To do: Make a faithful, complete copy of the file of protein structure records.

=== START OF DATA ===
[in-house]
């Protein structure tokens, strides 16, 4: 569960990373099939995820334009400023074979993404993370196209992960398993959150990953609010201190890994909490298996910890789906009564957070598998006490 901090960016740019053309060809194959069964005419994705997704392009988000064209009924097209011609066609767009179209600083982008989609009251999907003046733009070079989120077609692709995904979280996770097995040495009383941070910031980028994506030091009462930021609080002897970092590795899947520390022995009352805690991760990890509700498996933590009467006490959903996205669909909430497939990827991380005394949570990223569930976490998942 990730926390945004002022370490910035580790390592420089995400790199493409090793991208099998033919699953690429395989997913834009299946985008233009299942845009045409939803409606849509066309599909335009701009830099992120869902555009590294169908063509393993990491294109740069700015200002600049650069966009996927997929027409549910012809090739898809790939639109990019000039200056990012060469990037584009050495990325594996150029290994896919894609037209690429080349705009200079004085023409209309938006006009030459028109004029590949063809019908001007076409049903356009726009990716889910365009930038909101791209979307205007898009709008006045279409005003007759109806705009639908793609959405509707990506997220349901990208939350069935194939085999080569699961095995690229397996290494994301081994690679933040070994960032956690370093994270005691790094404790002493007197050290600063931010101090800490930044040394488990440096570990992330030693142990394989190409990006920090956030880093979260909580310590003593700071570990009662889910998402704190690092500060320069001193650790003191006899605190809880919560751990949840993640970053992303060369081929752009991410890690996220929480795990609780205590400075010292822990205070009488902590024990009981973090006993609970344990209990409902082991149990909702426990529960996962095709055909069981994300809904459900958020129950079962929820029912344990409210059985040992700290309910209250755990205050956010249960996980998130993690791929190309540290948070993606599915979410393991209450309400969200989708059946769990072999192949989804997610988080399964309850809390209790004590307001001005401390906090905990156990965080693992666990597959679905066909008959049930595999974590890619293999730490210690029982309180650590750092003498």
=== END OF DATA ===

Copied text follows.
[in-house]
């Protein structure tokens, strides 16, 4: 569960990373099939995820334009400023074979993404993370196209992960398993959150990953609010201190890994909490298996910890789906009564957070598998006490 901090960016740019053309060809194959069964005419994705997704392009988000064209009924097209011609066609767009179209600083982008989609009251999907003046733009070079989120077609692709995904979280996770097995040495009383941070910031980028994506030091009462930021609080002897970092590795899947520390022995009352805690991760990890509700498996933590009467006490959903996205669909909430497939990827991380005394949570990223569930976490998942 990730926390945004002022370490910035580790390592420089995400790199493409090793991208099998033919699953690429395989997913834009299946985008233009299942845009045409939803409606849509066309599909335009701009830099992120869902555009590294169908063509393993990491294109740069700015200002600049650069966009996927997929027409549910012809090739898809790939639109990019000039200056990012060469990037584009050495990325594996150029290994896919894609037209690429080349705009200079004085023409209309938006006009030459028109004029590949063809019908001007076409049903356009726009990716889910365009930038909101791209979307205007898009709008006045279409005003007759109806705009639908793609959405509707990506997220349901990208939350069935194939085999080569699961095995690229397996290494994301081994690679933040070994960032956690370093994270005691790094404790002493007197050290600063931010101090800490930044040394488990440096570990992330030693142990394989190409990006920090956030880093979260909580310590003593700071570990009662889910998402704190690092500060320069001193650790003191006899605190809880919560751990949840993640970053992303060369081929752009991410890690996220929480795990609780205590400075010292822990205070009488902590024990009981973090006993609970344990209990409902082991149990909702426990529960996962095709055909069981994300809904459900958020129950079962929820029912344990409210059985040992700290309910209250755990205050956010249960996980998130993690791929190309540290948070993606599915979410393991209450309400969200989708059946769990072999192949989804997610988080399964309850809390209790004590307001001005401390906090905990156990965080693992666990597959679905066909008959049930595999974590890619293999730490210690029982309180650590750092003498």